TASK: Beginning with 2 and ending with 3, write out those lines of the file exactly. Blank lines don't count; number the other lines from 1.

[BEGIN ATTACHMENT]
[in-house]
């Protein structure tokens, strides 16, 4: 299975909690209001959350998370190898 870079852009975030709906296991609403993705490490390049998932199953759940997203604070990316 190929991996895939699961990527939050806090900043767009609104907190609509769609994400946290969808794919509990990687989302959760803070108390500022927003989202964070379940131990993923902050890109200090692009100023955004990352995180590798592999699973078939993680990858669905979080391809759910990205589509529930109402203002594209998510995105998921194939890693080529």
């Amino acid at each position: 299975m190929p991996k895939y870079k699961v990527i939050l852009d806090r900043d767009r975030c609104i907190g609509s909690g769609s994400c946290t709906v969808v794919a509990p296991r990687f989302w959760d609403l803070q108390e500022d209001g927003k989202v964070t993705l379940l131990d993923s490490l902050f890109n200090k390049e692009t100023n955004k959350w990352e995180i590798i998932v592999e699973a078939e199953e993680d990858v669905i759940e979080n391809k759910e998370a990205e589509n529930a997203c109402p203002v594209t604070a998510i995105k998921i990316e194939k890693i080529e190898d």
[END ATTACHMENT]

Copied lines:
């Protein structure tokens, strides 16, 4: 299975909690209001959350998370190898 870079852009975030709906296991609403993705490490390049998932199953759940997203604070990316 190929991996895939699961990527939050806090900043767009609104907190609509769609994400946290969808794919509990990687989302959760803070108390500022927003989202964070379940131990993923902050890109200090692009100023955004990352995180590798592999699973078939993680990858669905979080391809759910990205589509529930109402203002594209998510995105998921194939890693080529």
């Amino acid at each position: 299975m190929p991996k895939y870079k699961v990527i939050l852009d806090r900043d767009r975030c609104i907190g609509s909690g769609s994400c946290t709906v969808v794919a509990p296991r990687f989302w959760d609403l803070q108390e500022d209001g927003k989202v964070t993705l379940l131990d993923s490490l902050f890109n200090k390049e692009t100023n955004k959350w990352e995180i590798i998932v592999e699973a078939e199953e993680d990858v669905i759940e979080n391809k759910e998370a990205e589509n529930a997203c109402p203002v594209t604070a998510i995105k998921i990316e194939k890693i080529e190898d």